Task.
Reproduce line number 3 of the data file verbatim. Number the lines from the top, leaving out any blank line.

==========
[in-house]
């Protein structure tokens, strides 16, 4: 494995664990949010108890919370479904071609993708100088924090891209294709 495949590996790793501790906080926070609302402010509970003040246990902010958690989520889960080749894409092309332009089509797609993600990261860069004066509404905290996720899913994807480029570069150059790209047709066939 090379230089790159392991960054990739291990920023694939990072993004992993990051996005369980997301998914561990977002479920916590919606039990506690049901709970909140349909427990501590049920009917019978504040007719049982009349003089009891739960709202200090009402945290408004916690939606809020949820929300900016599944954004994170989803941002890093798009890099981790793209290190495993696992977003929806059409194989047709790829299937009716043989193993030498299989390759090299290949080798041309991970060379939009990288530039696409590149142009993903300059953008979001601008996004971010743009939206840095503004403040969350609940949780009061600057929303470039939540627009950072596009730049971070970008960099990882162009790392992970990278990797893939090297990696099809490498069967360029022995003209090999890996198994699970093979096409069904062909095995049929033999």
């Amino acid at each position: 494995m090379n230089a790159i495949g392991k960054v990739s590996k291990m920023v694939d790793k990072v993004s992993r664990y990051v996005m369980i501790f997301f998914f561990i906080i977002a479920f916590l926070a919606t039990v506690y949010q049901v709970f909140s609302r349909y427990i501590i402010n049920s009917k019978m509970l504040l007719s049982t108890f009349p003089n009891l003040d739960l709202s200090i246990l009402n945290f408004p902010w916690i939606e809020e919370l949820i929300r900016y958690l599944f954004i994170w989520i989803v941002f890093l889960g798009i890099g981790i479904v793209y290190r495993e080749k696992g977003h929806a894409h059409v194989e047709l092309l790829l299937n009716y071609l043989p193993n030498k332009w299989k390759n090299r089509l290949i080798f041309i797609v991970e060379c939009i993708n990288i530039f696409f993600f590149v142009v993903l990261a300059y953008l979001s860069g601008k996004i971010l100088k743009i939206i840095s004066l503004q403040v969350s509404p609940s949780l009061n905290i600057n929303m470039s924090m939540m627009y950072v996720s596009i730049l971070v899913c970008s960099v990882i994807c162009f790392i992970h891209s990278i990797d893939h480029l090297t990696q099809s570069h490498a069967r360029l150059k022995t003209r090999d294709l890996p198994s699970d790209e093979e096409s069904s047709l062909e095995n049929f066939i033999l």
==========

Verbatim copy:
């Amino acid at each position: 494995m090379n230089a790159i495949g392991k960054v990739s590996k291990m920023v694939d790793k990072v993004s992993r664990y990051v996005m369980i501790f997301f998914f561990i906080i977002a479920f916590l926070a919606t039990v506690y949010q049901v709970f909140s609302r349909y427990i501590i402010n049920s009917k019978m509970l504040l007719s049982t108890f009349p003089n009891l003040d739960l709202s200090i246990l009402n945290f408004p902010w916690i939606e809020e919370l949820i929300r900016y958690l599944f954004i994170w989520i989803v941002f890093l889960g798009i890099g981790i479904v793209y290190r495993e080749k696992g977003h929806a894409h059409v194989e047709l092309l790829l299937n009716y071609l043989p193993n030498k332009w299989k390759n090299r089509l290949i080798f041309i797609v991970e060379c939009i993708n990288i530039f696409f993600f590149v142009v993903l990261a300059y953008l979001s860069g601008k996004i971010l100088k743009i939206i840095s004066l503004q403040v969350s509404p609940s949780l009061n905290i600057n929303m470039s924090m939540m627009y950072v996720s596009i730049l971070v899913c970008s960099v990882i994807c162009f790392i992970h891209s990278i990797d893939h480029l090297t990696q099809s570069h490498a069967r360029l150059k022995t003209r090999d294709l890996p198994s699970d790209e093979e096409s069904s047709l062909e095995n049929f066939i033999l």